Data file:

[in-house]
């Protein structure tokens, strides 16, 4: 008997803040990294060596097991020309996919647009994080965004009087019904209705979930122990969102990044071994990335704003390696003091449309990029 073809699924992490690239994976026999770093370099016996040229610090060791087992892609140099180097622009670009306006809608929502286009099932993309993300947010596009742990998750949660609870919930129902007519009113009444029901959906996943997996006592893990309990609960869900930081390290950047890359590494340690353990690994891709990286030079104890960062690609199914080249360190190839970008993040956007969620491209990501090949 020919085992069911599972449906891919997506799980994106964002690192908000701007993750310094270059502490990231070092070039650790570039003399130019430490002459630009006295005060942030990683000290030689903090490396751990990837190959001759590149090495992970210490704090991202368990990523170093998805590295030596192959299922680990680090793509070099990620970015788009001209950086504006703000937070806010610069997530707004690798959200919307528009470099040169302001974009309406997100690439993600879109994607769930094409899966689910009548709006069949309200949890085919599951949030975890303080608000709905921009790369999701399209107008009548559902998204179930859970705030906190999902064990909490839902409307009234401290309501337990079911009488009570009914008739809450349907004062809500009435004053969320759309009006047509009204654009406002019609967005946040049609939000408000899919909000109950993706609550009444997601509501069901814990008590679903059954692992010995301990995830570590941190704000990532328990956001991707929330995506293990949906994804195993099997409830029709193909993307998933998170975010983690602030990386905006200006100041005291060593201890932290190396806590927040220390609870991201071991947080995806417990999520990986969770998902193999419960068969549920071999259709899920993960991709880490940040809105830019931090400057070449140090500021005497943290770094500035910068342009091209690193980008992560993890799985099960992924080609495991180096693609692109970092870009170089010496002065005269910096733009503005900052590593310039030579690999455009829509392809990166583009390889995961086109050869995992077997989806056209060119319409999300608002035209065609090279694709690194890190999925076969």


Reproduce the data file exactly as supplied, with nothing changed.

[in-house]
């Protein structure tokens, strides 16, 4: 008997803040990294060596097991020309996919647009994080965004009087019904209705979930122990969102990044071994990335704003390696003091449309990029 073809699924992490690239994976026999770093370099016996040229610090060791087992892609140099180097622009670009306006809608929502286009099932993309993300947010596009742990998750949660609870919930129902007519009113009444029901959906996943997996006592893990309990609960869900930081390290950047890359590494340690353990690994891709990286030079104890960062690609199914080249360190190839970008993040956007969620491209990501090949 020919085992069911599972449906891919997506799980994106964002690192908000701007993750310094270059502490990231070092070039650790570039003399130019430490002459630009006295005060942030990683000290030689903090490396751990990837190959001759590149090495992970210490704090991202368990990523170093998805590295030596192959299922680990680090793509070099990620970015788009001209950086504006703000937070806010610069997530707004690798959200919307528009470099040169302001974009309406997100690439993600879109994607769930094409899966689910009548709006069949309200949890085919599951949030975890303080608000709905921009790369999701399209107008009548559902998204179930859970705030906190999902064990909490839902409307009234401290309501337990079911009488009570009914008739809450349907004062809500009435004053969320759309009006047509009204654009406002019609967005946040049609939000408000899919909000109950993706609550009444997601509501069901814990008590679903059954692992010995301990995830570590941190704000990532328990956001991707929330995506293990949906994804195993099997409830029709193909993307998933998170975010983690602030990386905006200006100041005291060593201890932290190396806590927040220390609870991201071991947080995806417990999520990986969770998902193999419960068969549920071999259709899920993960991709880490940040809105830019931090400057070449140090500021005497943290770094500035910068342009091209690193980008992560993890799985099960992924080609495991180096693609692109970092870009170089010496002065005269910096733009503005900052590593310039030579690999455009829509392809990166583009390889995961086109050869995992077997989806056209060119319409999300608002035209065609090279694709690194890190999925076969």